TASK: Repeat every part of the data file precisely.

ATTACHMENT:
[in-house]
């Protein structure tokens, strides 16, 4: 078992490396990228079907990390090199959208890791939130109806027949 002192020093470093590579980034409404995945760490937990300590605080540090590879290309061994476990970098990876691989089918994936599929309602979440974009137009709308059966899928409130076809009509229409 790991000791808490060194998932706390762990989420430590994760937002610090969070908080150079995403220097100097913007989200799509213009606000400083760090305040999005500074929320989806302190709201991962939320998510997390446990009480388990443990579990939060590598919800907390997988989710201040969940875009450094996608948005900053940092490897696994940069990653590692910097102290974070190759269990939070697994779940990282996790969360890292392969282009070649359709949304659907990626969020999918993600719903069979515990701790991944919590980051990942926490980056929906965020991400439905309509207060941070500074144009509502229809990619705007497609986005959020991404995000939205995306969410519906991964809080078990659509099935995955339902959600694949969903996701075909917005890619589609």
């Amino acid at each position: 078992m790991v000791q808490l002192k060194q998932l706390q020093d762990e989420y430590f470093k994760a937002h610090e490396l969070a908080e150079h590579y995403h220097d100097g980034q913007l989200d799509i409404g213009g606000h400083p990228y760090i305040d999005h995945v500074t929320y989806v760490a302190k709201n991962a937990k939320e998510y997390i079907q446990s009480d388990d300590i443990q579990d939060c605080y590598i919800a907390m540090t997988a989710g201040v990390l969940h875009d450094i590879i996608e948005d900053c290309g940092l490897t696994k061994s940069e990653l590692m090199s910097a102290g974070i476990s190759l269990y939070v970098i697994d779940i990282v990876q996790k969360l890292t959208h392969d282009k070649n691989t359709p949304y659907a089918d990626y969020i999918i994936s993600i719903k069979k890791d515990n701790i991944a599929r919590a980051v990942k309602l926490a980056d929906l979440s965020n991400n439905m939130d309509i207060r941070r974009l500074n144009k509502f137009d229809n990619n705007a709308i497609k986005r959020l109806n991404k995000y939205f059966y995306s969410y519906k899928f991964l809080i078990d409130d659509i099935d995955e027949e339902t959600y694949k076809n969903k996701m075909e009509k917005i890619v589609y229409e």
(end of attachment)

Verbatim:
[in-house]
């Protein structure tokens, strides 16, 4: 078992490396990228079907990390090199959208890791939130109806027949 002192020093470093590579980034409404995945760490937990300590605080540090590879290309061994476990970098990876691989089918994936599929309602979440974009137009709308059966899928409130076809009509229409 790991000791808490060194998932706390762990989420430590994760937002610090969070908080150079995403220097100097913007989200799509213009606000400083760090305040999005500074929320989806302190709201991962939320998510997390446990009480388990443990579990939060590598919800907390997988989710201040969940875009450094996608948005900053940092490897696994940069990653590692910097102290974070190759269990939070697994779940990282996790969360890292392969282009070649359709949304659907990626969020999918993600719903069979515990701790991944919590980051990942926490980056929906965020991400439905309509207060941070500074144009509502229809990619705007497609986005959020991404995000939205995306969410519906991964809080078990659509099935995955339902959600694949969903996701075909917005890619589609």
């Amino acid at each position: 078992m790991v000791q808490l002192k060194q998932l706390q020093d762990e989420y430590f470093k994760a937002h610090e490396l969070a908080e150079h590579y995403h220097d100097g980034q913007l989200d799509i409404g213009g606000h400083p990228y760090i305040d999005h995945v500074t929320y989806v760490a302190k709201n991962a937990k939320e998510y997390i079907q446990s009480d388990d300590i443990q579990d939060c605080y590598i919800a907390m540090t997988a989710g201040v990390l969940h875009d450094i590879i996608e948005d900053c290309g940092l490897t696994k061994s940069e990653l590692m090199s910097a102290g974070i476990s190759l269990y939070v970098i697994d779940i990282v990876q996790k969360l890292t959208h392969d282009k070649n691989t359709p949304y659907a089918d990626y969020i999918i994936s993600i719903k069979k890791d515990n701790i991944a599929r919590a980051v990942k309602l926490a980056d929906l979440s965020n991400n439905m939130d309509i207060r941070r974009l500074n144009k509502f137009d229809n990619n705007a709308i497609k986005r959020l109806n991404k995000y939205f059966y995306s969410y519906k899928f991964l809080i078990d409130d659509i099935d995955e027949e339902t959600y694949k076809n969903k996701m075909e009509k917005i890619v589609y229409e």